People have a lot of questions when they see my little people. For the billions of Dollface fanatics out there ;), here are some of the most common questions regarding my work:
1) Q: What is sculpey?
A: Sculpey is polymer clay, a synthetic material that can be hardened in the oven at 275 degrees. It is remarkably life-like because the skin color is semi-transluscent. You can buy sculpey in a rainbow of colors. It is soft to the touch but hardens permanently upon baking. So, you could say that my little people ‘get baked’ pretty hardcore 😉
2) Q: What other materials do you use for the dolls?
A: Thin bendy wire serves as the ‘bones,’ while aluminum surrounds the wire for the ‘organs’. That is why Dollface dolls are light and portable, and often pose-able! For the costumes, I hand sew everything. Sometimes, depending on the complexity of the costume, I’ll mix sculpey for buttons, trims, etc., with fabric or leather. Every doll is different. Usually I let the images of the costume percolate in my mind for a few days before deciding what material will work best for each little piece. Hair is styled from wigs (often re-curled or straightened,) and those luscious lashes you see on some lady dolls?- made from the same eyelashes you wear for dance performances.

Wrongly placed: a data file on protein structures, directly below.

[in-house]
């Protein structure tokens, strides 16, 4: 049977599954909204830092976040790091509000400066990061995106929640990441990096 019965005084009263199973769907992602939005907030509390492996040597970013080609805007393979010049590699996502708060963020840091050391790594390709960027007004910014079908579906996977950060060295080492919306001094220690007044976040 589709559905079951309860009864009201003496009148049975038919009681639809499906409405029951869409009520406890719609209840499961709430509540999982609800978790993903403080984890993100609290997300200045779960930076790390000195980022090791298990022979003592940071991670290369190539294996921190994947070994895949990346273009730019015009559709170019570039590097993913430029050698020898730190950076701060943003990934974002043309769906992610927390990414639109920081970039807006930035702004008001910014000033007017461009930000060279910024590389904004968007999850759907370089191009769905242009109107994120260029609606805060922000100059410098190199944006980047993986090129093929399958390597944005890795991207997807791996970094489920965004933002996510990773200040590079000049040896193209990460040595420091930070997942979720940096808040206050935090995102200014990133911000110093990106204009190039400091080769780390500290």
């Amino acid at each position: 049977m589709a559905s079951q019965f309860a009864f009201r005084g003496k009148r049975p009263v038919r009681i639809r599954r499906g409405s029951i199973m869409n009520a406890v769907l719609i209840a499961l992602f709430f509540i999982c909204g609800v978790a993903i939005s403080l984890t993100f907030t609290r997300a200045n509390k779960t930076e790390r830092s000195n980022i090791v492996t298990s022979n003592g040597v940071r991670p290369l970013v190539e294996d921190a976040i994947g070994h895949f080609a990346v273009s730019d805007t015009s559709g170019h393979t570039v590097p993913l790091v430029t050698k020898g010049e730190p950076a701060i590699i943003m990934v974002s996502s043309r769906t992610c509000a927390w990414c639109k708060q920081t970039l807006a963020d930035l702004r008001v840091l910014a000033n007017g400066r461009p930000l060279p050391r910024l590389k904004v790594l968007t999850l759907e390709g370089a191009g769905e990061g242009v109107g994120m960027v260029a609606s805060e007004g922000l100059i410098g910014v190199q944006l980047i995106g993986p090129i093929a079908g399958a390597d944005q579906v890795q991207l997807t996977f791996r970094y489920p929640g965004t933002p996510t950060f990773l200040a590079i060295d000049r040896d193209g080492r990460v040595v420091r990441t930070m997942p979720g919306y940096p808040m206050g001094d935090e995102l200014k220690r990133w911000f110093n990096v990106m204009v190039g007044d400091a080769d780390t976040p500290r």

3) Q: How did you learn to make dolls?
A: Good old-fashioned trial and error! It has literally taken days and days of work to honing my ability to capture people’s essence in doll form. Sometimes I have made a very nice face that doesn’t resemble the person I am emulating. It’s frustrating putting all that work into something, and then having to scrap it and start over! But it always works out to be worth it to put in the extra work.
4) Q: Is anyone else making dolls like this?
A: Nope! No one else makes dolls that are so precisely tailored to an individual, and handmade from scratch. (Except the people at Madame Tussauds….and they are wax…and SLIGHTLY larger ;)….and also not available for purchase…)
5) Q: What kind of tools do you use?
A: I use only 2 basic sculpting tools. One cuts and has a sickle-shaped shaper, (say that five times fast!), and the other has little ball-shaped metal ends, about the size of a ballpoint pen. Sometimes a paintbrush handle comes in handy for rolling. That’s about it though! So if you see me sculpting on the subway in New York, that’s why- because it’s super easy to take my materials with me. Ah, the joys of working in miniature…